Energy & Environment

Greens say climate change will worsen allergies, asthma


A new report from an environmental group says that certain respiratory allergies and asthma will be exacerbated if climate change is allowed to continue unabated.

The Natural Resources Defense Council (NRDC) said Wednesday that its report is one of the first to tie the prevalence of ragweed pollen symptoms to climate change.

{mosads}It also repeats the NRDC’s earlier findings that the warmer temperatures from climate change will exacerbate asthma attacks.

The NRDC used the report to call for the Environmental Protection Agency (EPA) to go big in its regulations to limit carbon dioxide emissions from power plants and ground-level ozone pollution.

“Americans deserve to breathe clean air, but today millions of us are sneezing and wheezing from allergies and asthma worsened by climate change-fueled ragweed pollen and ozone smog pollution,”, Juan Declet-Barreto, the primary author of the report, said in a statement.

“This double-whammy health threat will only intensify, and affect more people, if we don’t take steps to reduce climate change now,” he said. “For our health and future, the EPA should strengthen the health standard for ozone pollution and set strong limits on power plant carbon pollution.”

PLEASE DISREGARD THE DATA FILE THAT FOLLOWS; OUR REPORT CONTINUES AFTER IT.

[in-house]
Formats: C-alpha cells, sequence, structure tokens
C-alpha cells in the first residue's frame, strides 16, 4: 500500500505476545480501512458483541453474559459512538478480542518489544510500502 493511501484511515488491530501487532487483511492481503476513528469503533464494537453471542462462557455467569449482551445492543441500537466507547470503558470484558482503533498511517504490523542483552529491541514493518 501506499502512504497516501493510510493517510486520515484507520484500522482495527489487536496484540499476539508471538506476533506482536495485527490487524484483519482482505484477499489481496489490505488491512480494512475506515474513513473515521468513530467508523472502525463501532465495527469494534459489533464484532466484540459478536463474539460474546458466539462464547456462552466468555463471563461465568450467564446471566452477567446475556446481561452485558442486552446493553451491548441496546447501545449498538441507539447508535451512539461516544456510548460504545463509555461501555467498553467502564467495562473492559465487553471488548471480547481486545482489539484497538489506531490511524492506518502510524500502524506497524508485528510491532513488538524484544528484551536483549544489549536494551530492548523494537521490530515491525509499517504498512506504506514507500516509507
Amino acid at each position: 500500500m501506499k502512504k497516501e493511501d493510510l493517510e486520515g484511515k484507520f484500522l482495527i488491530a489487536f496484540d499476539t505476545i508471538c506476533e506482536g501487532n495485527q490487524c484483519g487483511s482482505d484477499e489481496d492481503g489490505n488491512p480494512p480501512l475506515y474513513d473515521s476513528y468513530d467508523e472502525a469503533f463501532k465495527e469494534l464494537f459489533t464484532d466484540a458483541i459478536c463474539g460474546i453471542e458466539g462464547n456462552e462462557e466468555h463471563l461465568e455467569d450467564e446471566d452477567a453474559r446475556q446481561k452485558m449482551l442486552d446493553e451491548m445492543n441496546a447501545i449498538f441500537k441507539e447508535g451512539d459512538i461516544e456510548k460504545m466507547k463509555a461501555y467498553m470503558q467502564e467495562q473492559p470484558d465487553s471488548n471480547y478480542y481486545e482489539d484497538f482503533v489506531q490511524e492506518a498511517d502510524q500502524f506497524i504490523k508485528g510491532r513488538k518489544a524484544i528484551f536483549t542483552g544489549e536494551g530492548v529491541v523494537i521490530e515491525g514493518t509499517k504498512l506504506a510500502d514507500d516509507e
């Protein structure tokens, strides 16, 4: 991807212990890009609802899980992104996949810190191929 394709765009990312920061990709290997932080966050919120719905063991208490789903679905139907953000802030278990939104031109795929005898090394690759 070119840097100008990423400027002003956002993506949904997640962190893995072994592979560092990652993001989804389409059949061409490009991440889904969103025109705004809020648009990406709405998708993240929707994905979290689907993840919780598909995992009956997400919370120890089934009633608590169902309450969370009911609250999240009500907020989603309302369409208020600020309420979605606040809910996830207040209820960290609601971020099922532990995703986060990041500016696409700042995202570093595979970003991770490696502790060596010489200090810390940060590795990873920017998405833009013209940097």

The NRDC said one in three Americans lives in the 35 worst metropolitan areas for asthma and allergies, which the group labeled the “sneeziest and wheeziest” areas, home to 109 million people.

People in those major cities “are more likely to suffer itchy eyes, runny noses and sneezing, and may find it hard to breathe, the report released today finds,” the group said. “And they become more ill than those exposed to only ragweed or ozone pollution.”

Energy In Depth, a project by the Independent Petroleum Association of America, has been fighting NRDC and the American Lung Association against their claims that reducing carbon and ozone would improve public health.

The group shot back against NRDC’s Wednesday report.

“Once again, NRDC is all tied up in knots trying to explain how cleaner air over the past thirty years leads to higher asthma rates,” said Matt Dempsey, a spokesman for the program.

“Simply put, they can’t,” he said. “Nevertheless they are making this argument in an attempt to support EPA regulations that will mean increased costs on consumers and put millions of people out of work.”

— This story was updated at 7:50 p.m.

Tags Climate change Natural Resources Defense Council Ozone

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